Away Winning Percentage
Trend: .520 or better
While winning at home is important, winning on the road is just as important, particularly for the lower-seeded teams in the postseason who will be playing more games on the road. Last year, the Royals and Giants were both very stellar on the road on their way to the World Series out of the Wild Card round. A team who plays well on the road shows they are able to block out the distractions and focus simply on the game. 17 of the last 20 world champions have been within the trend, and while the other three all actually had losing road records, the last eight champions have all had a .531 road winning percentage or better.
Within the trend: Cubs (.593), Cardinals (.556), Rangers (.556), Royals (.543)
Outside the trend: Mets (.506), Blue Jays (.494), Dodgers (.450), Astros (.407)
Winning Percentage after September 1
Trend: .500 or better
As simple as it sounds, teams want to be playing well late in the regular season as they head into the postseason. Some teams have to win a lot of September games to make the playoffs, while others are cruising to a division title, but they still need to play well to carry momentum into October, as 17 of the last 20 World Series winners have been .500 or better after September 1, with six of the last seven coming down the stretch at .640 or better.
Within the trend: Cubs (.719), Rangers (.625), Blue Jays (.613), Mets (.548), Dodgers (.538)
Outside the trend: Cardinals (.484), Royals (.469), Astros (.433)
Winning Percentage in one-run games
Trend: .500 or better
It is important to be able to win close games in the postseason, as low scoring, one-run games are very common in October. While there have been five teams to be under .500 in one-run games and still win the World Series since 1995, the only team to do is since 2007 was the Giants last year (.450).
Within the trend: Cubs (.618), Cardinals (.582), Royals (.575), Rangers (.551), Mets (.510)
Outside the trend: Dodgers (.447), Astros (.420), Blue Jays (.349)
Baseball-Reference.com Simple Rating System
Trend: 0.2 or better
The Simple Rating System (SRS), compiled by baseball-reference.com, is a measure to indicate how many runs per game a team is better or worse than the average team, by combining run differential with strength of schedule. From 1995-2005, 10 of the 11 world champions had an SRS of 0.5 or better, but in recent years the World Series-winning SRS hasn’t been as strong, with three of the last four coming in at 0.2 or worse.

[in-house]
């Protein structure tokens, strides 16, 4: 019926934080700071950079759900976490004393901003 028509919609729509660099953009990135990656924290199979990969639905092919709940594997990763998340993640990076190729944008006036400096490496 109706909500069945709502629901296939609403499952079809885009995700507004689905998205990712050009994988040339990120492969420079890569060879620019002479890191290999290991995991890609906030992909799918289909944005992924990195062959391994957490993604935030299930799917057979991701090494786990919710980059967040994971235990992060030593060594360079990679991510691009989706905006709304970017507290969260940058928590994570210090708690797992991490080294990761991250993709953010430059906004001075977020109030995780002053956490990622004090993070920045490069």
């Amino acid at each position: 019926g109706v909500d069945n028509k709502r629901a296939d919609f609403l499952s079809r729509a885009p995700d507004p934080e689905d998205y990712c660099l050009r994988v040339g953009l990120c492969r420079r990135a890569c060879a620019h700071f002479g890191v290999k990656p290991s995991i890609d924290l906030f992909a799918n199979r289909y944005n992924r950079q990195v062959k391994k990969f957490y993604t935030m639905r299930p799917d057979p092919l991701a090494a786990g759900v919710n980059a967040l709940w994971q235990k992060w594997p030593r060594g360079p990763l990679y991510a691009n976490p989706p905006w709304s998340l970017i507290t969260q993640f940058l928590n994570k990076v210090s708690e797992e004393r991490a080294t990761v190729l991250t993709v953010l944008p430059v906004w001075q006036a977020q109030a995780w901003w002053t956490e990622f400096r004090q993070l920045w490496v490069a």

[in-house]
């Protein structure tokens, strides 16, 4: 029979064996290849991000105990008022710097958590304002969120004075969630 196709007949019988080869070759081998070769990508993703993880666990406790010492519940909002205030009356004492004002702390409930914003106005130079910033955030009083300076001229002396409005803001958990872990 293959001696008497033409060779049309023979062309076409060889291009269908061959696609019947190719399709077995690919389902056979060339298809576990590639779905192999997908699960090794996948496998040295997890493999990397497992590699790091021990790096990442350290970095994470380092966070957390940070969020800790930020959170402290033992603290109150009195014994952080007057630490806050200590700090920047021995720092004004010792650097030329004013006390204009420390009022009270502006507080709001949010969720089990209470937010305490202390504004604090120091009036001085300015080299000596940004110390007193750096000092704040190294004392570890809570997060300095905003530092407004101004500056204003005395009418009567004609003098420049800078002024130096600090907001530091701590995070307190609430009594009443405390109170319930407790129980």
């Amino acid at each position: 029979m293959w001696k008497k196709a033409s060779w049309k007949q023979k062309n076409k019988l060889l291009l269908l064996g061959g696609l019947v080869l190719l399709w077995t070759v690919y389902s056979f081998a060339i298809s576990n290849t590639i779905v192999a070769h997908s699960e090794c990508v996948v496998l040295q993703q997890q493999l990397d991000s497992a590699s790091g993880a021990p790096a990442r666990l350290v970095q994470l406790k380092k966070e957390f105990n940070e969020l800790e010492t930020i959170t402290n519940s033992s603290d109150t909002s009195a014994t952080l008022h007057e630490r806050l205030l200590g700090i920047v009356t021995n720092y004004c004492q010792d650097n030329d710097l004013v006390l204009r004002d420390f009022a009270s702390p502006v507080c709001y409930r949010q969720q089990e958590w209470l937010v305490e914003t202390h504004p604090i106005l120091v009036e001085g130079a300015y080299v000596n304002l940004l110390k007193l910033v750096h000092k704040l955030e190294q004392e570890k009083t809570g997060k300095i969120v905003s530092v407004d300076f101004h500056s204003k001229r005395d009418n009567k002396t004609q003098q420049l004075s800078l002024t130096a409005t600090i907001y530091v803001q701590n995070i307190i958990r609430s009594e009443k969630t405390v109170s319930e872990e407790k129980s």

Within the trend: Royals (1.6), Astros (0.9), Blue Jays (0.7), Cardinals (0.5), Rangers (0.4), Cubs (0.2)
Outside the trend: Dodgers (0.1), Mets (0.0)
Out of 10 criteria, none of the eight remaining postseason teams fit all 10, or even nine of the 10. In the American League, the Royals and Blue Jays each fit eight criteria, while the Astros hit six, and the Rangers hit five. In the National League, the Cardinals and Cubs each fit eight, while the Dodgers and Mets fit 6.
That being said, in the American League playoffs, by this formula, the Royals and Blue Jays would advance to the ALCS. As I said earlier, I actually looked into 27 statistical categories in all, and when I tried to break this tie by using the trend in all 27, both fit 25 of the criteria. The Blue Jays were better, however, in 15 of the 27 criteria, with the Royals better in 10, and the teams tying in two, making the Blue Jays the AL favorites according to these figures.
In the National League, the Cardinals and Cubs are the two best equipped for a deep run, but they play each other in the NLDS, and both fit eight of the 10 criteria. Out of all 27, the Cardinals fit 20 and the Cubs fit 19, giving St. Louis the slight advantage. The Mets and Dodgers also tied by fitting six of the 10 criteria, but out of all 27 categories, the Dodgers fit the trend in 17, and the Mets in 15. This would point to a Cardinals-Dodgers NLCS for the second time in three years, marking the third straight year they would meet in the playoffs, and this formula also points to the Cardinals eliminating the Dodgers for the third straight year.
Therefore, the trends suggest a “Battle of the Birds” in the World Series between the Blue Jays and Cardinals. Both fit eight of the initial 10 criteria, but in the complete list of 27 categories, Toronto fits the trend in 25, and St. Louis fits 20. If this holds true, the Blue Jays would win the World Series for the first time since 1993.
In a different way, the Blue Jays have been a “trendy” pick to win it all. But by this criteria, they fit all the trends of a World Champion as well.
Here is how many out of all 27 categories each playoff team was “within the trend”:
Blue Jays- 25